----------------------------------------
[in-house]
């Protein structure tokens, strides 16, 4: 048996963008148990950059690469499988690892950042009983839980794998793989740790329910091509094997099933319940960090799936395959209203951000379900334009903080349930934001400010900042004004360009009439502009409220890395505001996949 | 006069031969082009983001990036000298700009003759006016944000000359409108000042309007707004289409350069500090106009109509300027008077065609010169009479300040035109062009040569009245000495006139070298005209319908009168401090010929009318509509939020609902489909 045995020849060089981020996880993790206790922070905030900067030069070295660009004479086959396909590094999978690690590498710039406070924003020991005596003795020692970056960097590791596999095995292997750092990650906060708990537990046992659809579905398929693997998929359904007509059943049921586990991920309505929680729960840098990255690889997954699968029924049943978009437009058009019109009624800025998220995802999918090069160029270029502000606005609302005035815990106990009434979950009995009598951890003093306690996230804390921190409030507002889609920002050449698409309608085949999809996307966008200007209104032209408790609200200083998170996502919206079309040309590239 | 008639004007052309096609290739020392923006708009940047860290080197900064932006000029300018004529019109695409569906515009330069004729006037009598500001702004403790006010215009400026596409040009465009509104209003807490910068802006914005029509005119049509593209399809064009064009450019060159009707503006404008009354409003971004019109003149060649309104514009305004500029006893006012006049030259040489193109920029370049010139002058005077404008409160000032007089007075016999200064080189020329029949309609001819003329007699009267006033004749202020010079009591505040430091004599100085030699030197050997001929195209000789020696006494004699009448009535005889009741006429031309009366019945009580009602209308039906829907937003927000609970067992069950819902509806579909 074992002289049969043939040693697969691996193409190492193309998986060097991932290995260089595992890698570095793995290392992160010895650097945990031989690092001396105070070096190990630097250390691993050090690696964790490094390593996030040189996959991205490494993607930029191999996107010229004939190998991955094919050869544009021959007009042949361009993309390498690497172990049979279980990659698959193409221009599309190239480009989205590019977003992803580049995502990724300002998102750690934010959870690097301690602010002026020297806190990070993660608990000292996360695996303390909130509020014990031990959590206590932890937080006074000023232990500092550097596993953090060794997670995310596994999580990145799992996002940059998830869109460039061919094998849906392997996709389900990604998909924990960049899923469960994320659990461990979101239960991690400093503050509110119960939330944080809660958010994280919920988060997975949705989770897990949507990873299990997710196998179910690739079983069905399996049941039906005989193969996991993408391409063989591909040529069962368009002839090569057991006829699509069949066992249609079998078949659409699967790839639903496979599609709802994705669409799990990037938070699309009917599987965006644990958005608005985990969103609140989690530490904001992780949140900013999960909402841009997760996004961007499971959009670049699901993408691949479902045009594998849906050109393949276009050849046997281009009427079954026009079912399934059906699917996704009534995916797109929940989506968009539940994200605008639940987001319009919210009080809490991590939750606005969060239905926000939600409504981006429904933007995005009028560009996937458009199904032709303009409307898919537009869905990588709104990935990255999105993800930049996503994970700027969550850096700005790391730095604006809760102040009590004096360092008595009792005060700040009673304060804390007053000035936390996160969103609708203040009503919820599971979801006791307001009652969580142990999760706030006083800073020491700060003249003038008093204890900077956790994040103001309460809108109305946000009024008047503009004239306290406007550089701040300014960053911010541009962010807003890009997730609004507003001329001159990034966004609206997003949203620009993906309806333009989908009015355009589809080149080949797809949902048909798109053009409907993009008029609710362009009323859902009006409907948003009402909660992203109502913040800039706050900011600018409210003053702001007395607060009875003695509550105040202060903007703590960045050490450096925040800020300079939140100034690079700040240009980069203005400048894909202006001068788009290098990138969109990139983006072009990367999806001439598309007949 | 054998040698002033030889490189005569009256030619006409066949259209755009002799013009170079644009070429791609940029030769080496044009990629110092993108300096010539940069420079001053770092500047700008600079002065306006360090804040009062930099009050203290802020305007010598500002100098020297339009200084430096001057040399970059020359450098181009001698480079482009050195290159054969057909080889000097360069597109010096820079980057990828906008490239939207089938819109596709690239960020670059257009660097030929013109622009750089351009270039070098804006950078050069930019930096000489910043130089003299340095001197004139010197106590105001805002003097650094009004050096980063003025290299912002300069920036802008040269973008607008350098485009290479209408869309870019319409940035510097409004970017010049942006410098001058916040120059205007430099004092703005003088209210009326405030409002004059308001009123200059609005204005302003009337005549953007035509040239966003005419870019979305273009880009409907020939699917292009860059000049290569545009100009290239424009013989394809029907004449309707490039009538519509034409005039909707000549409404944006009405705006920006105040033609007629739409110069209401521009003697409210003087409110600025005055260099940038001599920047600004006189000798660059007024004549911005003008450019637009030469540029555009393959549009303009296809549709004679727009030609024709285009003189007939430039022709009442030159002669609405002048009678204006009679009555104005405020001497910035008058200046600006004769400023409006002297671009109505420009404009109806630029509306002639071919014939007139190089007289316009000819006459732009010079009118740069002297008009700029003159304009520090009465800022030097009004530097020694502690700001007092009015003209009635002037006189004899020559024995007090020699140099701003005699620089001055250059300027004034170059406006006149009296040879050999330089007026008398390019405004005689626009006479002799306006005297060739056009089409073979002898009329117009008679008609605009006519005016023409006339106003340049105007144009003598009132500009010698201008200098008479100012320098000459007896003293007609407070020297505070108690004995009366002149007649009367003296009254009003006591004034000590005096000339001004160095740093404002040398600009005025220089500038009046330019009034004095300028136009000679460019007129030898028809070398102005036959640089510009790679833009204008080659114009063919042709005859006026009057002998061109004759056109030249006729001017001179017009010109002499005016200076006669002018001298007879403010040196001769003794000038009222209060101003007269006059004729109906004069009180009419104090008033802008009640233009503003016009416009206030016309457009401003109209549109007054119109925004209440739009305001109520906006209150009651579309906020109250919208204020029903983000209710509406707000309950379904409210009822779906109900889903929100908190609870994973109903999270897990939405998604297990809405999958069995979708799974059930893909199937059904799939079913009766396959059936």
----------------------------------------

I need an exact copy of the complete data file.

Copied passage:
[in-house]
């Protein structure tokens, strides 16, 4: 048996963008148990950059690469499988690892950042009983839980794998793989740790329910091509094997099933319940960090799936395959209203951000379900334009903080349930934001400010900042004004360009009439502009409220890395505001996949 | 006069031969082009983001990036000298700009003759006016944000000359409108000042309007707004289409350069500090106009109509300027008077065609010169009479300040035109062009040569009245000495006139070298005209319908009168401090010929009318509509939020609902489909 045995020849060089981020996880993790206790922070905030900067030069070295660009004479086959396909590094999978690690590498710039406070924003020991005596003795020692970056960097590791596999095995292997750092990650906060708990537990046992659809579905398929693997998929359904007509059943049921586990991920309505929680729960840098990255690889997954699968029924049943978009437009058009019109009624800025998220995802999918090069160029270029502000606005609302005035815990106990009434979950009995009598951890003093306690996230804390921190409030507002889609920002050449698409309608085949999809996307966008200007209104032209408790609200200083998170996502919206079309040309590239 | 008639004007052309096609290739020392923006708009940047860290080197900064932006000029300018004529019109695409569906515009330069004729006037009598500001702004403790006010215009400026596409040009465009509104209003807490910068802006914005029509005119049509593209399809064009064009450019060159009707503006404008009354409003971004019109003149060649309104514009305004500029006893006012006049030259040489193109920029370049010139002058005077404008409160000032007089007075016999200064080189020329029949309609001819003329007699009267006033004749202020010079009591505040430091004599100085030699030197050997001929195209000789020696006494004699009448009535005889009741006429031309009366019945009580009602209308039906829907937003927000609970067992069950819902509806579909 074992002289049969043939040693697969691996193409190492193309998986060097991932290995260089595992890698570095793995290392992160010895650097945990031989690092001396105070070096190990630097250390691993050090690696964790490094390593996030040189996959991205490494993607930029191999996107010229004939190998991955094919050869544009021959007009042949361009993309390498690497172990049979279980990659698959193409221009599309190239480009989205590019977003992803580049995502990724300002998102750690934010959870690097301690602010002026020297806190990070993660608990000292996360695996303390909130509020014990031990959590206590932890937080006074000023232990500092550097596993953090060794997670995310596994999580990145799992996002940059998830869109460039061919094998849906392997996709389900990604998909924990960049899923469960994320659990461990979101239960991690400093503050509110119960939330944080809660958010994280919920988060997975949705989770897990949507990873299990997710196998179910690739079983069905399996049941039906005989193969996991993408391409063989591909040529069962368009002839090569057991006829699509069949066992249609079998078949659409699967790839639903496979599609709802994705669409799990990037938070699309009917599987965006644990958005608005985990969103609140989690530490904001992780949140900013999960909402841009997760996004961007499971959009670049699901993408691949479902045009594998849906050109393949276009050849046997281009009427079954026009079912399934059906699917996704009534995916797109929940989506968009539940994200605008639940987001319009919210009080809490991590939750606005969060239905926000939600409504981006429904933007995005009028560009996937458009199904032709303009409307898919537009869905990588709104990935990255999105993800930049996503994970700027969550850096700005790391730095604006809760102040009590004096360092008595009792005060700040009673304060804390007053000035936390996160969103609708203040009503919820599971979801006791307001009652969580142990999760706030006083800073020491700060003249003038008093204890900077956790994040103001309460809108109305946000009024008047503009004239306290406007550089701040300014960053911010541009962010807003890009997730609004507003001329001159990034966004609206997003949203620009993906309806333009989908009015355009589809080149080949797809949902048909798109053009409907993009008029609710362009009323859902009006409907948003009402909660992203109502913040800039706050900011600018409210003053702001007395607060009875003695509550105040202060903007703590960045050490450096925040800020300079939140100034690079700040240009980069203005400048894909202006001068788009290098990138969109990139983006072009990367999806001439598309007949 | 054998040698002033030889490189005569009256030619006409066949259209755009002799013009170079644009070429791609940029030769080496044009990629110092993108300096010539940069420079001053770092500047700008600079002065306006360090804040009062930099009050203290802020305007010598500002100098020297339009200084430096001057040399970059020359450098181009001698480079482009050195290159054969057909080889000097360069597109010096820079980057990828906008490239939207089938819109596709690239960020670059257009660097030929013109622009750089351009270039070098804006950078050069930019930096000489910043130089003299340095001197004139010197106590105001805002003097650094009004050096980063003025290299912002300069920036802008040269973008607008350098485009290479209408869309870019319409940035510097409004970017010049942006410098001058916040120059205007430099004092703005003088209210009326405030409002004059308001009123200059609005204005302003009337005549953007035509040239966003005419870019979305273009880009409907020939699917292009860059000049290569545009100009290239424009013989394809029907004449309707490039009538519509034409005039909707000549409404944006009405705006920006105040033609007629739409110069209401521009003697409210003087409110600025005055260099940038001599920047600004006189000798660059007024004549911005003008450019637009030469540029555009393959549009303009296809549709004679727009030609024709285009003189007939430039022709009442030159002669609405002048009678204006009679009555104005405020001497910035008058200046600006004769400023409006002297671009109505420009404009109806630029509306002639071919014939007139190089007289316009000819006459732009010079009118740069002297008009700029003159304009520090009465800022030097009004530097020694502690700001007092009015003209009635002037006189004899020559024995007090020699140099701003005699620089001055250059300027004034170059406006006149009296040879050999330089007026008398390019405004005689626009006479002799306006005297060739056009089409073979002898009329117009008679008609605009006519005016023409006339106003340049105007144009003598009132500009010698201008200098008479100012320098000459007896003293007609407070020297505070108690004995009366002149007649009367003296009254009003006591004034000590005096000339001004160095740093404002040398600009005025220089500038009046330019009034004095300028136009000679460019007129030898028809070398102005036959640089510009790679833009204008080659114009063919042709005859006026009057002998061109004759056109030249006729001017001179017009010109002499005016200076006669002018001298007879403010040196001769003794000038009222209060101003007269006059004729109906004069009180009419104090008033802008009640233009503003016009416009206030016309457009401003109209549109007054119109925004209440739009305001109520906006209150009651579309906020109250919208204020029903983000209710509406707000309950379904409210009822779906109900889903929100908190609870994973109903999270897990939405998604297990809405999958069995979708799974059930893909199937059904799939079913009766396959059936």